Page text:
GALA to stage sci-fi Latino sendup of anti-immigrant bias

José Torres-Tama performs his solo show 'Aliens, Immigrants & Other Evildoers' live, May 14 and 15.

GALA Hispanic Theatre continues its 45th-anniversary season with Aliens, Immigrants & Other Evildoers by performance artist José Torres-Tama, an Ecuadorean who resides in New Orleans. Presented live two times only, May 14 and 15, 2021, Aliens, Immigrants & Other Evildoers is a genre-bending sci-fi Latino noir that satirizes the absurd status of immigrants as “extraterrestrials.”

Aliens, Immigrants & Other Evildoers is inspired by filmed interviews with immigrants who have shared their epic border-crossing stories with the artist. In this visually stunning show, Torres-Tama deftly shape-shifts into a variety of complex “alien” characters from the Latin diaspora, as he challenges a “freedom-loving” nation that has moved to the “Dark Side” where immigrants have become “enemies of the state.” The show exposes the hypocrisies of the “United States of Amnesia,” which seduces its citizenry to embrace forgetting that it politically dehumanizes the same people whose labor it readily exploits.

José Torres-Tama in ‘Aliens, Immigrants & Other Evildoers.’ Photo courtesy of GALA Hispanic Theatre.

The performance includes the characters of a Honduran reconstruction worker whose hand is crushed while rebuilding New Orleans; a Mexican Methodist Minister who implores us to see the Christ figure in the persecuted immigrant; a Nicaraguan woman who retells her dramatic border-crossing story when she was a child escaping the ’80s Civil War to reunite with her father; and a hilarious Chicano-accented Pachuco character with a message to gringos who love guacamole — “You can’t consume our foods and demonize the cooks!”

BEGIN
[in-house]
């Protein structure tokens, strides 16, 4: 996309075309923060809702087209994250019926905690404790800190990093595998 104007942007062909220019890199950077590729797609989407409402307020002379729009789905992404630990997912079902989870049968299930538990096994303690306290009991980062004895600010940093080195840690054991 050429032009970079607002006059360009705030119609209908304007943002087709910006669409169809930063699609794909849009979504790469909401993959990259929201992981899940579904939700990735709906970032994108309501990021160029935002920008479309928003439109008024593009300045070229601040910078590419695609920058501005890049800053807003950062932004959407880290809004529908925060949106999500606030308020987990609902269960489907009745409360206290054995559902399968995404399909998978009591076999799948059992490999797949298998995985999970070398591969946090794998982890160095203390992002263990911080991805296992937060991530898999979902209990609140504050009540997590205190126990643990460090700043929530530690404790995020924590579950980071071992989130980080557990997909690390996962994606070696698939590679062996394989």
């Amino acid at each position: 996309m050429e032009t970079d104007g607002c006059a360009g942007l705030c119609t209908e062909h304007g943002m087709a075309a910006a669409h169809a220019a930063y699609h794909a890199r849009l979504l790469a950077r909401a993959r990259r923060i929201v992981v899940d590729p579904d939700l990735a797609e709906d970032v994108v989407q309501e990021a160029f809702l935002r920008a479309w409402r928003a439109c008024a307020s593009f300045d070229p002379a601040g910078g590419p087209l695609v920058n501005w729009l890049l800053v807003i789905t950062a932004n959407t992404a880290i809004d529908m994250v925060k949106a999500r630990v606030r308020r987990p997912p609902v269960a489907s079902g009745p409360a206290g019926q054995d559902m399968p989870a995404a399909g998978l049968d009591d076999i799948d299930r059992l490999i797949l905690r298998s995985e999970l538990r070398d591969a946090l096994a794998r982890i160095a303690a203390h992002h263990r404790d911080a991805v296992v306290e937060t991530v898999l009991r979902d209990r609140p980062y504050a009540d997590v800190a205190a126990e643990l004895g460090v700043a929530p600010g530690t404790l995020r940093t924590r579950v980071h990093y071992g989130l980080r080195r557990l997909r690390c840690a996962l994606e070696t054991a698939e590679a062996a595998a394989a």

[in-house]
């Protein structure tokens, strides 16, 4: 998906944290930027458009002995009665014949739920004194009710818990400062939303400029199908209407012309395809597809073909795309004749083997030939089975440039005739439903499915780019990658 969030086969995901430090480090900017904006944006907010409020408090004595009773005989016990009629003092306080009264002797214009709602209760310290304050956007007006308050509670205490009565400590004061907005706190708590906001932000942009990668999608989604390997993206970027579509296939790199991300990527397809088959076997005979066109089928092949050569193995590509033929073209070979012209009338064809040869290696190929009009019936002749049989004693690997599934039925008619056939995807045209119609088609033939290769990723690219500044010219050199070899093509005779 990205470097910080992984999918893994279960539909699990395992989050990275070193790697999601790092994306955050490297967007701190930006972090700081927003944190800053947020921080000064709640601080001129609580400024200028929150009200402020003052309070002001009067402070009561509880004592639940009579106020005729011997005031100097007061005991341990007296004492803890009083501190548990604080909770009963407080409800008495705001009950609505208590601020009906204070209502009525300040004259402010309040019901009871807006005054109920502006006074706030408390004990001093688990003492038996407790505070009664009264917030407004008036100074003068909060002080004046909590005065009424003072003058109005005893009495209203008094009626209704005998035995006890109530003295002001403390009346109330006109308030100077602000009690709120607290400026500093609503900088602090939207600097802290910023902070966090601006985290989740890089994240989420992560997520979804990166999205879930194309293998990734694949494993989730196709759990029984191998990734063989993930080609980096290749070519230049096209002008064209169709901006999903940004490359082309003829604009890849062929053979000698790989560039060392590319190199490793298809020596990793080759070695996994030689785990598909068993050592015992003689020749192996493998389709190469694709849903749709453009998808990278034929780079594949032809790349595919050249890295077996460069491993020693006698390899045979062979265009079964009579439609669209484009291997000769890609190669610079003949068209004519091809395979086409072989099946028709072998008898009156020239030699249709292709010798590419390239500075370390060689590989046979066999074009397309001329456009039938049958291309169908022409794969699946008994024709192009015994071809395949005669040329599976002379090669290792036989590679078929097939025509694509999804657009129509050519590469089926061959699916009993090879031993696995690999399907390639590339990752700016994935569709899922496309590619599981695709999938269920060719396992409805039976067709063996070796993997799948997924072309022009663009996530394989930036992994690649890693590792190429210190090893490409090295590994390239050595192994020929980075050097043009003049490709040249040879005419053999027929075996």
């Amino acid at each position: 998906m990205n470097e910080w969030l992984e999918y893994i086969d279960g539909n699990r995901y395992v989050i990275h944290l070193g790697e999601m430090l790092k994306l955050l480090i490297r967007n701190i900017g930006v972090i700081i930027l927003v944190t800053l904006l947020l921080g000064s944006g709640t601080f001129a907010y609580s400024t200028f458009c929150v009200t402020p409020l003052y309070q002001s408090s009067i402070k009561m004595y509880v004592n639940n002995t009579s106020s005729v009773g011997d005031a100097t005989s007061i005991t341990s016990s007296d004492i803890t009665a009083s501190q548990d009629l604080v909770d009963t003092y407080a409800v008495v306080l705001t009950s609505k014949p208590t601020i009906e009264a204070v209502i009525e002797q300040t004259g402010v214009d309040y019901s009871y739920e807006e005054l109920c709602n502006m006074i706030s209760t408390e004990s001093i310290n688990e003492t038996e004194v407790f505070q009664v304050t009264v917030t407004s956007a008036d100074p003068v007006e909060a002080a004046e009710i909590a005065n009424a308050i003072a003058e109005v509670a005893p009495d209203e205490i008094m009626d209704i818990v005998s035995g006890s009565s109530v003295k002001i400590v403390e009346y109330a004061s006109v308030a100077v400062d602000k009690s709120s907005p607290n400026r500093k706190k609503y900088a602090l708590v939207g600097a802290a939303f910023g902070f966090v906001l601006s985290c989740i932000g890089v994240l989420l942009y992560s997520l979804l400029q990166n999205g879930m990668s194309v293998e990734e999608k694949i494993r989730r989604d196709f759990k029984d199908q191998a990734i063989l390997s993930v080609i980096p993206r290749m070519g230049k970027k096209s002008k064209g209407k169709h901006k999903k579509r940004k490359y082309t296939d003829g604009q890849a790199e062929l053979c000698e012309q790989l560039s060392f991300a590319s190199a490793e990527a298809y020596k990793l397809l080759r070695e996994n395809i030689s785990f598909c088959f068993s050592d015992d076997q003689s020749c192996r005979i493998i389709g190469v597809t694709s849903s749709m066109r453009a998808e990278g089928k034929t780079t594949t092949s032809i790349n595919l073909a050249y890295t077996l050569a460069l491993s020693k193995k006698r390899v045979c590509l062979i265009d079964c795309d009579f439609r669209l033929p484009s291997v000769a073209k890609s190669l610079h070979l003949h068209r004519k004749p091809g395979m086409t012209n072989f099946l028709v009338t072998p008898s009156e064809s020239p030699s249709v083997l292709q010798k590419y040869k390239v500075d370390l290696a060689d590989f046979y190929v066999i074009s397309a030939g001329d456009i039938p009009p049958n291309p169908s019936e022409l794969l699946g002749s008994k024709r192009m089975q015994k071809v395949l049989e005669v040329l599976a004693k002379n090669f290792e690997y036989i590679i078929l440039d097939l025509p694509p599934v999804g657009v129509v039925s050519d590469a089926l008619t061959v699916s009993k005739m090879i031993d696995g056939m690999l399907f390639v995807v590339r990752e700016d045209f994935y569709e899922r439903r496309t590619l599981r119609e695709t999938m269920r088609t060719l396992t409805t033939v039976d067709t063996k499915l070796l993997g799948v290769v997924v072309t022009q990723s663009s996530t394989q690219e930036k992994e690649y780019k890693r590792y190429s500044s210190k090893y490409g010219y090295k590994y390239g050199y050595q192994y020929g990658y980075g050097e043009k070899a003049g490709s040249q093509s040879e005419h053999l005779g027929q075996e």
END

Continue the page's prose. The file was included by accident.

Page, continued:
Aliens, Immigrants & Other Evildoers will be performed live May 14 and 15, 2021, at  GALA Theatre, 3333 14th Street NW, Washington, DC. Reservations are necessary, as only 66 patrons will be seated. General admission tickets are $20. To purchase tickets, call 202-234-7174 or visit

GALA Theatre is one block from the Columbia Heights Metro station on the Green and Yellow lines. Parking is available at a discount in the Giant parking garage off Park Road, NW.


José Torres-Tama is a published Ecuadoran-born poet and playwright, an arts educator, cultural activist, and visual and performance artist. Throughout his career, Torres-Tama has explored the effects of media on race relations, the Latino immigrant experience, and underbelly of the “North American Dream” mythology and post-9/11 blind nationalism that has led to rampant anti-immigrant hysteria gripping the United States. Torres-Tamas’ solo performances have been presented in England, Wales, Poland, Slovenia, Mexico, and across the United States, including Performance Space 122 and Theater for the New City in New York; Highways Performance Space in Los Angeles; The National Hispanic Cultural Center in Albuquerque; Diverse Works in Houston; and the Contemporary Arts Center in New Orleans; and GALA Hispanic Theatre in Washington, DC.

He received a prestigious MAPFUND for his Taco Truck Theater/Teatro Sin Fronteras ensemble dinner theater on wheels that challenges the criminalization of immigrants and the parallel struggles of African Americans with continuous killings of unarmed Black civilians by white police. The documentary This Taco Truck Kills Fascists, a result of his theater on wheels, won Best Louisiana Feature at the 2018 New Orleans Film Festival. Torres-Tama was awarded a 2008/09 Louisiana Division of the Arts grant to perform his post-Katrina solo, The Cone of Uncertainty in London, Liverpool, and Aberystwyth, Wales, He is also the recipient of a 2008 Joan Mitchell Foundation Award for the publication of his first art book, New Orleans Free People of Color & Their Legacy, by the Ogden Museum of Southern Art. Torres-Tamas is also a recipient of a Regional Artist Project award from the National Endowment of the Arts (NEA).

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Aliens, Immigrants & Other Evildoers is a National Performance Network Creation Fund Project co-commissioned by MECA (Houston) in partnership with GALA Hispanic Theatre (D.C.), and the Ashé Cultural Arts Center (New Orleans) and the NPN.


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